Poetry is part of our literary heritage and we continue to reward and revere those who write it. Just this week, Sinéad Morrissey made headlines when she became the latest winner of the prestigious TS Eliot Prize for poetry, joining previous winners such as Seamus Heaney and Paul Muldoon.
Yet, as the faces of a group of low-ability 14-year-olds make clear when I ask them to write a poem, something is getting lost in translation with the teaching of poetry.
Part of the problem is the gap between the practice of literature and the study of it, with poetry lessons becoming "teach to the test" drudgery filled with annotated photocopies of anthology pages and poetic-devices card sorts.
But a few weeks into a scheme of work on writing poetry, my initially-mutinous students are producing literary gems of their own and even (dare I say it?) beginning to reconsider the depth of their hatred.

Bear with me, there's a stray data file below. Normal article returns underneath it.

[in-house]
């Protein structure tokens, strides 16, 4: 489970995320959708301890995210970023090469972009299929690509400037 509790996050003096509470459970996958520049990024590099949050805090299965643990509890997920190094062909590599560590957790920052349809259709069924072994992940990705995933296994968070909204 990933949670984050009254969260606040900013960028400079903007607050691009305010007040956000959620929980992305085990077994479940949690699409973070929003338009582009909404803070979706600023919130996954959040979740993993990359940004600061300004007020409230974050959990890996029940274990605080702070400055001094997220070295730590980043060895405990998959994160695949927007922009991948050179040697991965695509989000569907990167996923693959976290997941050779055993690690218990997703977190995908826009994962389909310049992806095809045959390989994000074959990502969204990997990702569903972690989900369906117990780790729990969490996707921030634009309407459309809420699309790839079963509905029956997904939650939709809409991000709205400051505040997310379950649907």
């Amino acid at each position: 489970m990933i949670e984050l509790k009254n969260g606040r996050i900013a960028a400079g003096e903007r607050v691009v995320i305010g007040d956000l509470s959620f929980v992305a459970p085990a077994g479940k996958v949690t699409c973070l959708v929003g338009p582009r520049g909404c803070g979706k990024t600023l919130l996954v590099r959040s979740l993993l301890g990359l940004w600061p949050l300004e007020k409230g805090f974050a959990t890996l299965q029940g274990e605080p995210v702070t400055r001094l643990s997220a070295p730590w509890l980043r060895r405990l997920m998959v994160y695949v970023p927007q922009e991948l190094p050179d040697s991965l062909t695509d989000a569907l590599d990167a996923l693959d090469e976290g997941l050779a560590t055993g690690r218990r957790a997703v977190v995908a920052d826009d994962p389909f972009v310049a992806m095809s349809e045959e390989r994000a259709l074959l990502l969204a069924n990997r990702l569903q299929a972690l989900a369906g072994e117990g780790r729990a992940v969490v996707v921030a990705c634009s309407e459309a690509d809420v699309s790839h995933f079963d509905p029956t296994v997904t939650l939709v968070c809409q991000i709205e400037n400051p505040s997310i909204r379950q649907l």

One student, Alice*, explores feelings of inadequacy in her poem:
It looks as if I’m not good enough for you. I’m like a raisin in your fruit bowl. I’m not the apple of your eye.
In response to an image of a ballet dancer, Polly writes:
She danced with her feet. Around the stage she glided breeze blowing through her.
Rather than approaching student work as incomparable to "real" poetry, we can engage with these pieces as we would any other poem. We might consider Polly's choice of the word “through” in her final line, or discuss the implications of Alice taking a common figure of speech and placing it beside an expression of her own invention.
To suggest that someone identify the method by which a mathematical equation has been solved without ever solving an equation for themselves would seem ridiculous. Why not apply this same logic to teaching poetry?
* Names of students have been changed.